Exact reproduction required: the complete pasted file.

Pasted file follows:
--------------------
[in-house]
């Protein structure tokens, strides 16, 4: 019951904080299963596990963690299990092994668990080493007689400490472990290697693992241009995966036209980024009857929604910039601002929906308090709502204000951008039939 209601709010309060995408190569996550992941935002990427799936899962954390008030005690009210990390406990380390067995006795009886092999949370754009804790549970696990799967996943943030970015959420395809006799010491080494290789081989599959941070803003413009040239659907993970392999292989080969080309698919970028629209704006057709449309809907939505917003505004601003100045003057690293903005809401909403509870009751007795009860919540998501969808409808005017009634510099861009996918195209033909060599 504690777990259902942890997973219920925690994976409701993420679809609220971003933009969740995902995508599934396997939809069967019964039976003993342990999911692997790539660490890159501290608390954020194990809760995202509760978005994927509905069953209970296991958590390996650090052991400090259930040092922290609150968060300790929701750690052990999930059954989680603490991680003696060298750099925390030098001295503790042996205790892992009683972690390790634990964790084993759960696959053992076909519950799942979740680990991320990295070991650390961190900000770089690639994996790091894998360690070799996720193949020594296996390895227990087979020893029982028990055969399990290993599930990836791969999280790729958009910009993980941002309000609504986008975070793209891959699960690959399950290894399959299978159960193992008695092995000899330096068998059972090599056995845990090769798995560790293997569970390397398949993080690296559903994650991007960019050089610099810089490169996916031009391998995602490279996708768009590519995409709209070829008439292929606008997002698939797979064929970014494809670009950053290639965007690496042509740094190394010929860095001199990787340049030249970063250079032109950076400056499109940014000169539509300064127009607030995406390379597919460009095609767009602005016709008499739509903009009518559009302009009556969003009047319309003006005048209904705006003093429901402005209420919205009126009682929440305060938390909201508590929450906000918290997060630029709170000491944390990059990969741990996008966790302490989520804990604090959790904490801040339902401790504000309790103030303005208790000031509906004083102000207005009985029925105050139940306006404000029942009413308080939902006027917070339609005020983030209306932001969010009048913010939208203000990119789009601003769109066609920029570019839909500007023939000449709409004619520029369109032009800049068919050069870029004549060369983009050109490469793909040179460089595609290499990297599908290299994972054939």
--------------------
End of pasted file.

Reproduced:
[in-house]
């Protein structure tokens, strides 16, 4: 019951904080299963596990963690299990092994668990080493007689400490472990290697693992241009995966036209980024009857929604910039601002929906308090709502204000951008039939 209601709010309060995408190569996550992941935002990427799936899962954390008030005690009210990390406990380390067995006795009886092999949370754009804790549970696990799967996943943030970015959420395809006799010491080494290789081989599959941070803003413009040239659907993970392999292989080969080309698919970028629209704006057709449309809907939505917003505004601003100045003057690293903005809401909403509870009751007795009860919540998501969808409808005017009634510099861009996918195209033909060599 504690777990259902942890997973219920925690994976409701993420679809609220971003933009969740995902995508599934396997939809069967019964039976003993342990999911692997790539660490890159501290608390954020194990809760995202509760978005994927509905069953209970296991958590390996650090052991400090259930040092922290609150968060300790929701750690052990999930059954989680603490991680003696060298750099925390030098001295503790042996205790892992009683972690390790634990964790084993759960696959053992076909519950799942979740680990991320990295070991650390961190900000770089690639994996790091894998360690070799996720193949020594296996390895227990087979020893029982028990055969399990290993599930990836791969999280790729958009910009993980941002309000609504986008975070793209891959699960690959399950290894399959299978159960193992008695092995000899330096068998059972090599056995845990090769798995560790293997569970390397398949993080690296559903994650991007960019050089610099810089490169996916031009391998995602490279996708768009590519995409709209070829008439292929606008997002698939797979064929970014494809670009950053290639965007690496042509740094190394010929860095001199990787340049030249970063250079032109950076400056499109940014000169539509300064127009607030995406390379597919460009095609767009602005016709008499739509903009009518559009302009009556969003009047319309003006005048209904705006003093429901402005209420919205009126009682929440305060938390909201508590929450906000918290997060630029709170000491944390990059990969741990996008966790302490989520804990604090959790904490801040339902401790504000309790103030303005208790000031509906004083102000207005009985029925105050139940306006404000029942009413308080939902006027917070339609005020983030209306932001969010009048913010939208203000990119789009601003769109066609920029570019839909500007023939000449709409004619520029369109032009800049068919050069870029004549060369983009050109490469793909040179460089595609290499990297599908290299994972054939």